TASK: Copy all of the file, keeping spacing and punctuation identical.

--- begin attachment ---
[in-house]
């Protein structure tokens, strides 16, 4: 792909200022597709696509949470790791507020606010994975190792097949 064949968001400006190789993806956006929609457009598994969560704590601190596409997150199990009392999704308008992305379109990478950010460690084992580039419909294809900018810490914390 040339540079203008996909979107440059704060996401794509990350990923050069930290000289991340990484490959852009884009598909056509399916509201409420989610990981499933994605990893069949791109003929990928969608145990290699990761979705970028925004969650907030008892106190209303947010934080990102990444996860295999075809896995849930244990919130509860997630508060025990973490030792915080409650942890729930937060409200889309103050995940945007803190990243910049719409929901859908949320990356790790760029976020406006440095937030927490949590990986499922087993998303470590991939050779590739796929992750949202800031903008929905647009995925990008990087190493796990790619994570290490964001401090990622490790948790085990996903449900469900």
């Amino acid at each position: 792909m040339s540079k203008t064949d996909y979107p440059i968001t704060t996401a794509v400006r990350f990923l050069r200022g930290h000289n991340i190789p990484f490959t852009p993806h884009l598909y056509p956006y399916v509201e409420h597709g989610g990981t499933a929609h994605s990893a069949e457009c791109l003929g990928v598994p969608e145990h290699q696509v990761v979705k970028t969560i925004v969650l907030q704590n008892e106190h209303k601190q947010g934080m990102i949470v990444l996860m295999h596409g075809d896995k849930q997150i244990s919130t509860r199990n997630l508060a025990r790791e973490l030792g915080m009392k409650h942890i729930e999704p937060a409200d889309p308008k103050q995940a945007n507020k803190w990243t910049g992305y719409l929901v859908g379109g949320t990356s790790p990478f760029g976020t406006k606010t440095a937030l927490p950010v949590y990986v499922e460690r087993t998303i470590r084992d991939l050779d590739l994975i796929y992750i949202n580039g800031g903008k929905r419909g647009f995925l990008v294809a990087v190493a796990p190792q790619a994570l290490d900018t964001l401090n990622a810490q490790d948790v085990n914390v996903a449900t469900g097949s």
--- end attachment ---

[in-house]
């Protein structure tokens, strides 16, 4: 792909200022597709696509949470790791507020606010994975190792097949 064949968001400006190789993806956006929609457009598994969560704590601190596409997150199990009392999704308008992305379109990478950010460690084992580039419909294809900018810490914390 040339540079203008996909979107440059704060996401794509990350990923050069930290000289991340990484490959852009884009598909056509399916509201409420989610990981499933994605990893069949791109003929990928969608145990290699990761979705970028925004969650907030008892106190209303947010934080990102990444996860295999075809896995849930244990919130509860997630508060025990973490030792915080409650942890729930937060409200889309103050995940945007803190990243910049719409929901859908949320990356790790760029976020406006440095937030927490949590990986499922087993998303470590991939050779590739796929992750949202800031903008929905647009995925990008990087190493796990790619994570290490964001401090990622490790948790085990996903449900469900």
């Amino acid at each position: 792909m040339s540079k203008t064949d996909y979107p440059i968001t704060t996401a794509v400006r990350f990923l050069r200022g930290h000289n991340i190789p990484f490959t852009p993806h884009l598909y056509p956006y399916v509201e409420h597709g989610g990981t499933a929609h994605s990893a069949e457009c791109l003929g990928v598994p969608e145990h290699q696509v990761v979705k970028t969560i925004v969650l907030q704590n008892e106190h209303k601190q947010g934080m990102i949470v990444l996860m295999h596409g075809d896995k849930q997150i244990s919130t509860r199990n997630l508060a025990r790791e973490l030792g915080m009392k409650h942890i729930e999704p937060a409200d889309p308008k103050q995940a945007n507020k803190w990243t910049g992305y719409l929901v859908g379109g949320t990356s790790p990478f760029g976020t406006k606010t440095a937030l927490p950010v949590y990986v499922e460690r087993t998303i470590r084992d991939l050779d590739l994975i796929y992750i949202n580039g800031g903008k929905r419909g647009f995925l990008v294809a990087v190493a796990p190792q790619a994570l290490d900018t964001l401090n990622a810490q490790d948790v085990n914390v996903a449900t469900g097949s």